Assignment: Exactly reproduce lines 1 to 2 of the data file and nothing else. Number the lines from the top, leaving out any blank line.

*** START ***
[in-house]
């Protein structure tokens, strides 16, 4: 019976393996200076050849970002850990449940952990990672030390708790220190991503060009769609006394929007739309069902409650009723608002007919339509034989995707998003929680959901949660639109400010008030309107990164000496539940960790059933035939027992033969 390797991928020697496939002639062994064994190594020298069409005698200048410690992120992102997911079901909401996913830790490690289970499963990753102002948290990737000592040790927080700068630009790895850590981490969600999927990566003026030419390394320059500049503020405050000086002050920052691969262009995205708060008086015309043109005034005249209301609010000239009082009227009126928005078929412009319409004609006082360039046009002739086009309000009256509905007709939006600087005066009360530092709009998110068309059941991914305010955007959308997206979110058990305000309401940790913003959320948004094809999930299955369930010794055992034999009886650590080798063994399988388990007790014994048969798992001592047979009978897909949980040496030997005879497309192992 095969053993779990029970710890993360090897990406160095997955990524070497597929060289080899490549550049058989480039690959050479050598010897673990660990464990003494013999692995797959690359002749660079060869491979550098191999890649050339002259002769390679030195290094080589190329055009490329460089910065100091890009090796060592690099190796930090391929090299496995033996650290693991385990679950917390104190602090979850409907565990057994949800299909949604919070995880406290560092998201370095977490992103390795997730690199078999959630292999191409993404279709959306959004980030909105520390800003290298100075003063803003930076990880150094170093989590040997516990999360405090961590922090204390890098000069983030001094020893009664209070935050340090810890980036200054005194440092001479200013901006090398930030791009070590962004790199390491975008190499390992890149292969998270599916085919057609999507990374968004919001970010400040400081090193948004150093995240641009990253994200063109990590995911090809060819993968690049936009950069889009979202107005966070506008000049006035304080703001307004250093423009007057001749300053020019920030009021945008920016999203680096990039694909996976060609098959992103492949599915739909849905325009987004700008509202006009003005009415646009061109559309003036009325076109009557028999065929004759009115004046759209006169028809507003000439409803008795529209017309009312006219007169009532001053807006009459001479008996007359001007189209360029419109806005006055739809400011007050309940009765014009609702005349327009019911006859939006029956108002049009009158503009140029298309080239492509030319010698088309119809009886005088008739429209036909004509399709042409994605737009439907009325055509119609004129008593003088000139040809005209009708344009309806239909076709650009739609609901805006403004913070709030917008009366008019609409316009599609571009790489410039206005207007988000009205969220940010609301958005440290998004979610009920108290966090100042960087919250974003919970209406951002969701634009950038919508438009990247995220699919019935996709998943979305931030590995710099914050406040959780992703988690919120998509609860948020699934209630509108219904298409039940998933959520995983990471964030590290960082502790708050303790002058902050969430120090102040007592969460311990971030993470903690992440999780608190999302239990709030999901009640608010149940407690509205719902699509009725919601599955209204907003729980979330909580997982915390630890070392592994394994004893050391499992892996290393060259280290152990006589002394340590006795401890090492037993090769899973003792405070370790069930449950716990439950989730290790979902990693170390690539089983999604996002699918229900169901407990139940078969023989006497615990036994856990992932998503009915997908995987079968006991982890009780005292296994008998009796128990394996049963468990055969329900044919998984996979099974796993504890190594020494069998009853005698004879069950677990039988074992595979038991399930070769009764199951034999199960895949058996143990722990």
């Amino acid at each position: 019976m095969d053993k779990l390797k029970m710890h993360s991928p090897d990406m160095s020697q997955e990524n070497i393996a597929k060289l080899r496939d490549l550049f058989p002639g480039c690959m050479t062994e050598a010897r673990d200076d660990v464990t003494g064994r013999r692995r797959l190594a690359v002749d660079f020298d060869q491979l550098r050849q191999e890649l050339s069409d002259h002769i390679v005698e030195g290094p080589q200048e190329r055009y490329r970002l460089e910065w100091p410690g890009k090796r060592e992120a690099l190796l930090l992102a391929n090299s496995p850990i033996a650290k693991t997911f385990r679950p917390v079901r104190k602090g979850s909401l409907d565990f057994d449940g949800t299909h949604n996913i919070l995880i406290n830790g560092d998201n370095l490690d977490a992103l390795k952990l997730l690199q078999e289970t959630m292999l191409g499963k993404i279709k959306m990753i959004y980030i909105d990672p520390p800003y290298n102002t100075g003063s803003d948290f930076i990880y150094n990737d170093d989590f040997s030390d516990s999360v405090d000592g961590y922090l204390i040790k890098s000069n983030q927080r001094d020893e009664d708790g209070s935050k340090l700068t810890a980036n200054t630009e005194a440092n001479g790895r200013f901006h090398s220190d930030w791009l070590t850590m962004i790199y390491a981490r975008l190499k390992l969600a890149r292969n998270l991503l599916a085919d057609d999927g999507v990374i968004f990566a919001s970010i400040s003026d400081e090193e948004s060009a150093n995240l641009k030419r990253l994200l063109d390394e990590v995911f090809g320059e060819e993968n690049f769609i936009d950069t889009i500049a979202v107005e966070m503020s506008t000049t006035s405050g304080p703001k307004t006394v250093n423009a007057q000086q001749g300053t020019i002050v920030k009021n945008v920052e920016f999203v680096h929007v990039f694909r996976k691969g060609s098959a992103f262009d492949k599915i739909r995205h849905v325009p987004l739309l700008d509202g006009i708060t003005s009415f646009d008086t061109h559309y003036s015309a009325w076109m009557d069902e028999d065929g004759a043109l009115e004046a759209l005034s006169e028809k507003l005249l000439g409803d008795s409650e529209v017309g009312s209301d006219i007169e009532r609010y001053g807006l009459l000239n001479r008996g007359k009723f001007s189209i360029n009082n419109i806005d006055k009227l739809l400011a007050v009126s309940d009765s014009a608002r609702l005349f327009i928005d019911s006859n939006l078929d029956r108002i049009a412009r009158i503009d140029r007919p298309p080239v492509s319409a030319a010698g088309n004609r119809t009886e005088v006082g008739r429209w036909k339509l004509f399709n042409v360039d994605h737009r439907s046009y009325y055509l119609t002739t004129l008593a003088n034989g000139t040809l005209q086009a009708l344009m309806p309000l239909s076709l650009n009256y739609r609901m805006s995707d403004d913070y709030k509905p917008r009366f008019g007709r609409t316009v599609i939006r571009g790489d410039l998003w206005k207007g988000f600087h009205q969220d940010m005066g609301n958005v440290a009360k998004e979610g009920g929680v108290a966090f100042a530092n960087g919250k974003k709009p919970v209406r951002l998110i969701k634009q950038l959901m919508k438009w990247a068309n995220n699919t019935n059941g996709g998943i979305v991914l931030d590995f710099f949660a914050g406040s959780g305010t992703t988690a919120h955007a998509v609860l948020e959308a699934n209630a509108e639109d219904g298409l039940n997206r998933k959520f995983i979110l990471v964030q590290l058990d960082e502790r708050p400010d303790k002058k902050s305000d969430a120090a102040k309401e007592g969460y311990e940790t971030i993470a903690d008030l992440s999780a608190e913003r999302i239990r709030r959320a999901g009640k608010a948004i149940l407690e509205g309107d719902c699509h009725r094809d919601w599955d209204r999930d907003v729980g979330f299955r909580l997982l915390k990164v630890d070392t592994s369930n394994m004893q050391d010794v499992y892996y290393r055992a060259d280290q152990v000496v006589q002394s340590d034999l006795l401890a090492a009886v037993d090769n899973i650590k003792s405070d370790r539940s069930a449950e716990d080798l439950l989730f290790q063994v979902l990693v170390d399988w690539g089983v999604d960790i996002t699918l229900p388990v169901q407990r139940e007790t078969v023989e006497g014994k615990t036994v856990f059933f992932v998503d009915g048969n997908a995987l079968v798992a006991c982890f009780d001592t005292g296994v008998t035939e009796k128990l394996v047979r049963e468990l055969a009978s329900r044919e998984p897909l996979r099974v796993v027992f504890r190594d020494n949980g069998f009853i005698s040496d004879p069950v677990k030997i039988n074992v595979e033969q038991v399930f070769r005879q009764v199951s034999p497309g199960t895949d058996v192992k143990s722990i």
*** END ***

[in-house]
């Protein structure tokens, strides 16, 4: 019976393996200076050849970002850990449940952990990672030390708790220190991503060009769609006394929007739309069902409650009723608002007919339509034989995707998003929680959901949660639109400010008030309107990164000496539940960790059933035939027992033969 390797991928020697496939002639062994064994190594020298069409005698200048410690992120992102997911079901909401996913830790490690289970499963990753102002948290990737000592040790927080700068630009790895850590981490969600999927990566003026030419390394320059500049503020405050000086002050920052691969262009995205708060008086015309043109005034005249209301609010000239009082009227009126928005078929412009319409004609006082360039046009002739086009309000009256509905007709939006600087005066009360530092709009998110068309059941991914305010955007959308997206979110058990305000309401940790913003959320948004094809999930299955369930010794055992034999009886650590080798063994399988388990007790014994048969798992001592047979009978897909949980040496030997005879497309192992 095969053993779990029970710890993360090897990406160095997955990524070497597929060289080899490549550049058989480039690959050479050598010897673990660990464990003494013999692995797959690359002749660079060869491979550098191999890649050339002259002769390679030195290094080589190329055009490329460089910065100091890009090796060592690099190796930090391929090299496995033996650290693991385990679950917390104190602090979850409907565990057994949800299909949604919070995880406290560092998201370095977490992103390795997730690199078999959630292999191409993404279709959306959004980030909105520390800003290298100075003063803003930076990880150094170093989590040997516990999360405090961590922090204390890098000069983030001094020893009664209070935050340090810890980036200054005194440092001479200013901006090398930030791009070590962004790199390491975008190499390992890149292969998270599916085919057609999507990374968004919001970010400040400081090193948004150093995240641009990253994200063109990590995911090809060819993968690049936009950069889009979202107005966070506008000049006035304080703001307004250093423009007057001749300053020019920030009021945008920016999203680096990039694909996976060609098959992103492949599915739909849905325009987004700008509202006009003005009415646009061109559309003036009325076109009557028999065929004759009115004046759209006169028809507003000439409803008795529209017309009312006219007169009532001053807006009459001479008996007359001007189209360029419109806005006055739809400011007050309940009765014009609702005349327009019911006859939006029956108002049009009158503009140029298309080239492509030319010698088309119809009886005088008739429209036909004509399709042409994605737009439907009325055509119609004129008593003088000139040809005209009708344009309806239909076709650009739609609901805006403004913070709030917008009366008019609409316009599609571009790489410039206005207007988000009205969220940010609301958005440290998004979610009920108290966090100042960087919250974003919970209406951002969701634009950038919508438009990247995220699919019935996709998943979305931030590995710099914050406040959780992703988690919120998509609860948020699934209630509108219904298409039940998933959520995983990471964030590290960082502790708050303790002058902050969430120090102040007592969460311990971030993470903690992440999780608190999302239990709030999901009640608010149940407690509205719902699509009725919601599955209204907003729980979330909580997982915390630890070392592994394994004893050391499992892996290393060259280290152990006589002394340590006795401890090492037993090769899973003792405070370790069930449950716990439950989730290790979902990693170390690539089983999604996002699918229900169901407990139940078969023989006497615990036994856990992932998503009915997908995987079968006991982890009780005292296994008998009796128990394996049963468990055969329900044919998984996979099974796993504890190594020494069998009853005698004879069950677990039988074992595979038991399930070769009764199951034999199960895949058996143990722990």